Ingredient - Rice/Grain
West African cooking quite often uses the mixture of chiles and peanuts, which are called groundnuts there. This unusual soup uses peanut butter as the peanut source and is one that you can have it on the table in under an hour. Don’t eliminate mixing the peanut butter with a little of the soup before adding to the pot, or the mixture may curdle.
These tangy tidbits from Ethiopia can be served as you would popcorn or peanuts, or they can be served with a dip.
Slow cooking is the key to a good biriani. The Indian origina of this South African dish are evident with the many spices that are included. It is frequently served at weddings and other celebrations.
This exciting, thick soup marries the dark colors and flavors of the beans and chipotle chiles, but there's quite a few other ingredients as well. Serve this with a hearty bread and your favorite sharp cheese. Note that this recipe requires advance preparation.
Three distinctive flavors combine and complement one another in these muffins--the saltiness of the bacon, the nutty flavor of the blue corn, and a subtle chile heat that is not immediately discernable. These muffins need not be served at breakfast only. They compliment almost any chile dish, barbecue, or Southwest meal. You can substitute yellow corn meal for the blue if blue cornmeal is unavailable.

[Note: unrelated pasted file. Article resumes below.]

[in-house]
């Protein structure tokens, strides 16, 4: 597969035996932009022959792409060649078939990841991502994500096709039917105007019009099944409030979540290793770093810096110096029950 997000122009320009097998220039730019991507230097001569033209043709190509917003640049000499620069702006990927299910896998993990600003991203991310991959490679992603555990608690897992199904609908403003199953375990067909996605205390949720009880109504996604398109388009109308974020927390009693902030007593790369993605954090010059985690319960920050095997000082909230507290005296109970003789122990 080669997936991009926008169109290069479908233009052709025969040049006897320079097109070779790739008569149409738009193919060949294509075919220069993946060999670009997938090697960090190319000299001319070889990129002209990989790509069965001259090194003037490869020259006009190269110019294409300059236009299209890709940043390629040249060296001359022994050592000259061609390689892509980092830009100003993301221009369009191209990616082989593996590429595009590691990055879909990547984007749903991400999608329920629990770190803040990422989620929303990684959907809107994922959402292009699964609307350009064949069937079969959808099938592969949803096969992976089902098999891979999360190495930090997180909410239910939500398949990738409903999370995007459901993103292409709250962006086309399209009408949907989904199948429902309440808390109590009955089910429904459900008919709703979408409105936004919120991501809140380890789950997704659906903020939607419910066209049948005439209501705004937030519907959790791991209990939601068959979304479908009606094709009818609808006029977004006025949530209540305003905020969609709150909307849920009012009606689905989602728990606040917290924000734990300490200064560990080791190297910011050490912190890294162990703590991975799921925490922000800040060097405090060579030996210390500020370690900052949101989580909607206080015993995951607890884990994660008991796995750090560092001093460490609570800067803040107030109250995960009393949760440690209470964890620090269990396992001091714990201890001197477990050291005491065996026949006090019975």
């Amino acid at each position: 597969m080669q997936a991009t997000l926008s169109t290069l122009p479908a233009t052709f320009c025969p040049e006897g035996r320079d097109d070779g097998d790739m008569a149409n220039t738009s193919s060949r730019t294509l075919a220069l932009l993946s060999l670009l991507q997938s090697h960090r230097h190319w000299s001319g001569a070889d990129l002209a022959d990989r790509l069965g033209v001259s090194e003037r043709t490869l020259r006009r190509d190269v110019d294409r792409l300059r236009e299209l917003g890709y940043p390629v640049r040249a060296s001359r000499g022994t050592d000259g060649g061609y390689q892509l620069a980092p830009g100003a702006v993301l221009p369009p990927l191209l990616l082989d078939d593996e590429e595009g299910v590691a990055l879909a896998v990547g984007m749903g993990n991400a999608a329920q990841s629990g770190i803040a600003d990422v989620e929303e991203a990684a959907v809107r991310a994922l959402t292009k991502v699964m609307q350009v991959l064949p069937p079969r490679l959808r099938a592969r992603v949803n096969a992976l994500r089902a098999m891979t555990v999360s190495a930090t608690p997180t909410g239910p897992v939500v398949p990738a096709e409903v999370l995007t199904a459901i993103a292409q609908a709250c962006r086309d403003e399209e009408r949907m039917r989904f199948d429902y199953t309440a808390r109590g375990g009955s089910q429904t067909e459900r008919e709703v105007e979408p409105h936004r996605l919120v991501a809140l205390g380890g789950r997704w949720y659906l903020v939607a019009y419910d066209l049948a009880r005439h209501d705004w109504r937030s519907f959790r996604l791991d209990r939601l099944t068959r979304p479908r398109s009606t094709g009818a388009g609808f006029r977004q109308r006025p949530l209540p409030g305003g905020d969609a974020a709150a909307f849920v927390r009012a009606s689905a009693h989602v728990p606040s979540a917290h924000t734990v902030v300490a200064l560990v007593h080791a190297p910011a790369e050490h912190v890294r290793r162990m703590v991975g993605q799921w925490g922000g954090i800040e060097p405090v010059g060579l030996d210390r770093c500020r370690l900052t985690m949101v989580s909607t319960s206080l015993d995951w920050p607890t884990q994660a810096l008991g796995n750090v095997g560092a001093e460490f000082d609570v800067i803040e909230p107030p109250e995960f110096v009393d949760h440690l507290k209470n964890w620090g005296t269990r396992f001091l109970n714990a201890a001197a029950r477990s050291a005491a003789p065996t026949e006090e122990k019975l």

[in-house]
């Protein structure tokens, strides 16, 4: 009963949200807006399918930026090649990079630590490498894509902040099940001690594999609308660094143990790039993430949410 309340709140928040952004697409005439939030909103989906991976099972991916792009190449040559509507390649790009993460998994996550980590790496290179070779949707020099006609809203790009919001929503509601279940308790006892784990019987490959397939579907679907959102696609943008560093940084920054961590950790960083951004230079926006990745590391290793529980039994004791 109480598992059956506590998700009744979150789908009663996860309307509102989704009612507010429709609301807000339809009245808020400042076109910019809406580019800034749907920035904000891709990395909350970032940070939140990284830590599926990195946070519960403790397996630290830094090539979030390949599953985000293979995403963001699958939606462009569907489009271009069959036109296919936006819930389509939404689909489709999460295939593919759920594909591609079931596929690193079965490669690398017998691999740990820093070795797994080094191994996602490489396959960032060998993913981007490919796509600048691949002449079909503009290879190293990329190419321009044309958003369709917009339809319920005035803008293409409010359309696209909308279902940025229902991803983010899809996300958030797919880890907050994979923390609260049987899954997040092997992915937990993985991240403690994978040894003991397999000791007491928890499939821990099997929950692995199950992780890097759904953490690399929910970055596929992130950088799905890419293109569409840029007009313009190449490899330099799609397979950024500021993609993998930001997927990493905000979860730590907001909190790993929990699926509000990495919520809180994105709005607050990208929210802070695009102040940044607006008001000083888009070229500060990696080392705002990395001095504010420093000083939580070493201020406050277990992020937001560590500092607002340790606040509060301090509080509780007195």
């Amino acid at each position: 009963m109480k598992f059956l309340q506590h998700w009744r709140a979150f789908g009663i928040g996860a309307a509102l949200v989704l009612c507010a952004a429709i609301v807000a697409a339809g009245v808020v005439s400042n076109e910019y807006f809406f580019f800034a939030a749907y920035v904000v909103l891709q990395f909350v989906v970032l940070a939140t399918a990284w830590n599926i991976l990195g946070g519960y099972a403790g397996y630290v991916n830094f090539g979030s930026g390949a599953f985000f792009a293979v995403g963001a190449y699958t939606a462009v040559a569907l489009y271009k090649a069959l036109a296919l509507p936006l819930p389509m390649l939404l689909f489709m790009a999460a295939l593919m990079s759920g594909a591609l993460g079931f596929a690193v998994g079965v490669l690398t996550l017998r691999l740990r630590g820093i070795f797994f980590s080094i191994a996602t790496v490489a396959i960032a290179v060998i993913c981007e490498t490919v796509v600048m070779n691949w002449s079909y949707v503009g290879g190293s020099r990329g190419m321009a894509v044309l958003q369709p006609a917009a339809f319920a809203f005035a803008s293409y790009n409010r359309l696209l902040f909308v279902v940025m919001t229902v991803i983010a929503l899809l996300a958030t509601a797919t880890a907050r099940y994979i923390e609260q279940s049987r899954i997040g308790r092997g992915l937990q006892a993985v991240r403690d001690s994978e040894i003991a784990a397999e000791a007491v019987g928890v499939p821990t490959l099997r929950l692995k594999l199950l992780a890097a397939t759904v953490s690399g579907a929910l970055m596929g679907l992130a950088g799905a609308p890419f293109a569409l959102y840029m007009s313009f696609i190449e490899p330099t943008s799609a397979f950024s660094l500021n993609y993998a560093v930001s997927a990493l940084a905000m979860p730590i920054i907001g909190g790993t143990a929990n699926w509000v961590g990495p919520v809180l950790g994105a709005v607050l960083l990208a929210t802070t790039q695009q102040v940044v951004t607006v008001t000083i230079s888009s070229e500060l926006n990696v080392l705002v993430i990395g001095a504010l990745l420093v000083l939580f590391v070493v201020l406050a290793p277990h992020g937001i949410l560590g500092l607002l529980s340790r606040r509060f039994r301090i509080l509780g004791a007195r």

Brazilian rice is one of the staples of a Brazilian dinner and the holidays are no different. Brazilians most often make use of long grain rice, and the shelled pumpkin seeds give it the holiday zest that it needs while the kale (as well as the rice) is sautéed in garlic to add a touch of flavor. A touch of hot sauce adds zest to this side dish.
This recipe, along with other sizzling holiday snacks, can be found in the article
Hot and slightly sweet describes this recipe. Serve it with plain white rice. Eating the red chile pod pieces is not recommended.
This recipe and others can be found in the 12-part illustrated series "A World of Curries". You can read all about this unique Indian flavor here.
Coconuts were plentiful in Belize--in fact, Nancy almost was beaned by one while sitting on the porch. Since they were literally falling from the trees, we tried to use them as much as we could in cooking.
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